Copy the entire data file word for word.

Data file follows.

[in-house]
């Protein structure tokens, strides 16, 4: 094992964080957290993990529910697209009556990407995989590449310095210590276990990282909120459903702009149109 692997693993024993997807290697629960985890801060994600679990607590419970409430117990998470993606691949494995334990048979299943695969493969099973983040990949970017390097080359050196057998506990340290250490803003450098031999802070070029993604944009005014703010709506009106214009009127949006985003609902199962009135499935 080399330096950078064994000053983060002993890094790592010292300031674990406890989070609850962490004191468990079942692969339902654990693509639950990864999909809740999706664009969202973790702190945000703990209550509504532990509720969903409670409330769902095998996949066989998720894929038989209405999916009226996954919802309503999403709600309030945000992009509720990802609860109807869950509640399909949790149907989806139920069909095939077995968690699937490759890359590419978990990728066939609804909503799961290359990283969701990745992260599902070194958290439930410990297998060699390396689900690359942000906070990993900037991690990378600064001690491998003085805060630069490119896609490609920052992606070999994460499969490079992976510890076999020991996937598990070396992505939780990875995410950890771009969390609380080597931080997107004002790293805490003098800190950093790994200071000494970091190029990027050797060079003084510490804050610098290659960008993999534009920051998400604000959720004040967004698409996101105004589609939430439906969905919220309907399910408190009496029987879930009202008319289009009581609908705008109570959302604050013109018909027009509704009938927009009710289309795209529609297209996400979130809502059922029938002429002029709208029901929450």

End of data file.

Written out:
[in-house]
């Protein structure tokens, strides 16, 4: 094992964080957290993990529910697209009556990407995989590449310095210590276990990282909120459903702009149109 692997693993024993997807290697629960985890801060994600679990607590419970409430117990998470993606691949494995334990048979299943695969493969099973983040990949970017390097080359050196057998506990340290250490803003450098031999802070070029993604944009005014703010709506009106214009009127949006985003609902199962009135499935 080399330096950078064994000053983060002993890094790592010292300031674990406890989070609850962490004191468990079942692969339902654990693509639950990864999909809740999706664009969202973790702190945000703990209550509504532990509720969903409670409330769902095998996949066989998720894929038989209405999916009226996954919802309503999403709600309030945000992009509720990802609860109807869950509640399909949790149907989806139920069909095939077995968690699937490759890359590419978990990728066939609804909503799961290359990283969701990745992260599902070194958290439930410990297998060699390396689900690359942000906070990993900037991690990378600064001690491998003085805060630069490119896609490609920052992606070999994460499969490079992976510890076999020991996937598990070396992505939780990875995410950890771009969390609380080597931080997107004002790293805490003098800190950093790994200071000494970091190029990027050797060079003084510490804050610098290659960008993999534009920051998400604000959720004040967004698409996101105004589609939430439906969905919220309907399910408190009496029987879930009202008319289009009581609908705008109570959302604050013109018909027009509704009938927009009710289309795209529609297209996400979130809502059922029938002429002029709208029901929450």